3. As with your multivitamins and various supplements, you should take any other prescription medication 4 hours before or after your thyroid medication. Of course, your doctor/pharmacist will have the best plan for you.

4. Drinking water. There’s a no-brainer. Drink water as opposed to sodas or juice. This really is good for your whole body. It really is what it’s cracked up to be. It keeps your organs hydrated and working well.

5. Drink dandelion root tea. This is great for detoxing your liver. I know after eating mostly junk for the majority of my life, my liver filtered a lot of toxins. Detoxifying your liver regularly will help it function at its best.

6. Another one for the liver – beet juice. Hear me out, ok? Beets are touted as super foods for good reason. They help speed up the process of breaking down toxins. Thankfully, in this day and age, there are many more palatable products with beet juice as the main ingredient. When you go to the bathroom and you see red coloration along with your stool, you’re not dying. It’s the beet juice.

7. Make sure you’re getting enough zinc and selenium. These are essential for T4 to convert to T3.

8. Reducing stress sounds like an oxymoron. You are tired. You may not feel up to doing all the things you need to do. It’s way easier said than done. Personally, as I stated in previous posts, I regularly do Pilates and Yoga. Just a 10 minute video on YouTube every day can be beneficial. I also take melatonin to make sure I’m getting enough sleep. Make sure you get some “you” time. Even if that means going in the bathroom to do a skin routine or scroll Instagram. I’ve also had success with magnesium citrate to calm my anxiety.

9. Get your probiotics! Get your gut health in check. My absolute favorite way to get probiotics is by drinking kombucha. However, if that’s not your thing, there are other ways to get it like capsules and sauerkraut (I recommend Wildbrine brand in the refrigerated section. Do not get the canned shelf-stable variety.) I have yet to try kimchi, but that’s another one.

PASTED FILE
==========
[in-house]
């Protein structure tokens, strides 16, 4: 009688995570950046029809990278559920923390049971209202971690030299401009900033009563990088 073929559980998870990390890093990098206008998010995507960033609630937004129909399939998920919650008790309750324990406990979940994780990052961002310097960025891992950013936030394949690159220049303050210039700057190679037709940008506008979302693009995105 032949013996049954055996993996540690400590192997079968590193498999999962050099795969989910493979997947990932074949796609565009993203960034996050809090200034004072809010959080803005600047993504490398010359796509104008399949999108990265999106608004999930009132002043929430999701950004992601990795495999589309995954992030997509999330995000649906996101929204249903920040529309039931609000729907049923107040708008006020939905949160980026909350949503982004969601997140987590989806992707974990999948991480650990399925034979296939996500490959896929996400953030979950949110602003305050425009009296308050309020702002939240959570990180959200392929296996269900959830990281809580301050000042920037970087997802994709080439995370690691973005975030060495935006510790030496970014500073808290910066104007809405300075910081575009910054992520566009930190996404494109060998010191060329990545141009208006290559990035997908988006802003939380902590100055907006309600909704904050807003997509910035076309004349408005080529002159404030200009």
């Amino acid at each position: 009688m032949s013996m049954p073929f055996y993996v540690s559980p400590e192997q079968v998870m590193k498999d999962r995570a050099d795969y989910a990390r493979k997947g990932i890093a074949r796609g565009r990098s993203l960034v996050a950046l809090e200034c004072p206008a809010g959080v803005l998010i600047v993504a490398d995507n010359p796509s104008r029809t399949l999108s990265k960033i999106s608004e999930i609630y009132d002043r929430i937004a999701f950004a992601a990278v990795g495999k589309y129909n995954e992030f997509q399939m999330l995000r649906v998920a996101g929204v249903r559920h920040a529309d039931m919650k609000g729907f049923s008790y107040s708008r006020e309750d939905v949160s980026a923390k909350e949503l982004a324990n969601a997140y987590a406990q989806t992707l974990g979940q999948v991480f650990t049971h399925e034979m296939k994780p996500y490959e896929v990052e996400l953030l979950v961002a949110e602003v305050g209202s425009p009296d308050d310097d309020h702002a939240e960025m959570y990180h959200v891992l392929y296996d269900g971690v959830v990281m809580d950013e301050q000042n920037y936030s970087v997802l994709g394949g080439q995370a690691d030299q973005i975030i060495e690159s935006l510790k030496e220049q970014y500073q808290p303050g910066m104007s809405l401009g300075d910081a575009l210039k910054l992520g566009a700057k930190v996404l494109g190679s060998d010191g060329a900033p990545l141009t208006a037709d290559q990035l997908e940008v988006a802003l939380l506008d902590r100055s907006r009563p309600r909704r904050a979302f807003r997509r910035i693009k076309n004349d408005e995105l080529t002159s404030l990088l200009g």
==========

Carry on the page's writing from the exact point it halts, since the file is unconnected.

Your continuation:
10. Living a Paleo lifestyle , or even implementing the Autoimmune Protocol, if necessary. If you suffer from chronic inflammation, you’re going to have poor T4 to T3 conversion. When your body is inflamed, it can cause your thyroid hormones to stop working! Scary. The paleo diet and lifestyle is naturally anti-inflammatory. It eliminates gluten, dairy, refined sugars, soy, legumes, and harmful toxins. In time, you will start to feel better and your body will thank you.

11. Last, but definitely no least, replace conventional household and hygiene products with non-toxic/less-toxic ones. A lot of the harsh toxic ingredients in conventional products are endocrine disruptors, which can make it harder for your thyroid hormones to work properly. Try to eliminate as many toxins in your home as possible. I started this process with replacing my hygiene products first. After I replaced all my shower, skincare, and feminine hygiene products, I started switching to less-toxic household cleaning products. Some of my favorite brands are…

  • Skin Care: Nourish Organics, Trader Joe’s skincare products, Yes To, Andalou, Honest Beauty, Josie Maran, Coola, Tula, and Beauty Counter
  • Makeup: Tarte Cosmetics, Honest Beauty, Ilia, Josie Maran, and Beauty Counter, Dazzle Dry
  • Hair Care: Trader Joe’s hair products, Alaffia, Andalou, Beauty Counter, Monat
  • Personal Hygiene: Cora feminine products, Rael feminine products, fluoride-free toothpaste (Redmond’s, Hello, Dr. Ginger’s), Native deodorant, Primally Pure deodorant, Skylar perfumes
  • Household Cleaning: Branch Basics, Norwex, Biokleen, Ecos, Better Life, distilled vinegar, baking soda

There you have it. I hope these tips help you go from just surviving to thriving!

Cheers!